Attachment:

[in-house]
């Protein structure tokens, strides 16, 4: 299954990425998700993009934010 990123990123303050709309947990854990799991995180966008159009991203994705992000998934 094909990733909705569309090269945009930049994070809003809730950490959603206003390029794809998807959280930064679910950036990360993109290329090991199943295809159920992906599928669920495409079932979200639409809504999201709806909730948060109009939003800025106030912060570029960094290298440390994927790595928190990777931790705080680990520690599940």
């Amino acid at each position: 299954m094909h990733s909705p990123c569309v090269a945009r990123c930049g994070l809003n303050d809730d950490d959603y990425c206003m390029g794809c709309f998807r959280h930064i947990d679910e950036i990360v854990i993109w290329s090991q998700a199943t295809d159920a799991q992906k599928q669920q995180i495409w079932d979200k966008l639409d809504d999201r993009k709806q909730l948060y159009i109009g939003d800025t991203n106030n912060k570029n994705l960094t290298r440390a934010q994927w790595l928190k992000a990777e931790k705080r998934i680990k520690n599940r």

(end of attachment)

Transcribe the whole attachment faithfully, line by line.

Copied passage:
[in-house]
């Protein structure tokens, strides 16, 4: 299954990425998700993009934010 990123990123303050709309947990854990799991995180966008159009991203994705992000998934 094909990733909705569309090269945009930049994070809003809730950490959603206003390029794809998807959280930064679910950036990360993109290329090991199943295809159920992906599928669920495409079932979200639409809504999201709806909730948060109009939003800025106030912060570029960094290298440390994927790595928190990777931790705080680990520690599940």
């Amino acid at each position: 299954m094909h990733s909705p990123c569309v090269a945009r990123c930049g994070l809003n303050d809730d950490d959603y990425c206003m390029g794809c709309f998807r959280h930064i947990d679910e950036i990360v854990i993109w290329s090991q998700a199943t295809d159920a799991q992906k599928q669920q995180i495409w079932d979200k966008l639409d809504d999201r993009k709806q909730l948060y159009i109009g939003d800025t991203n106030n912060k570029n994705l960094t290298r440390a934010q994927w790595l928190k992000a990777e931790k705080r998934i680990k520690n599940r």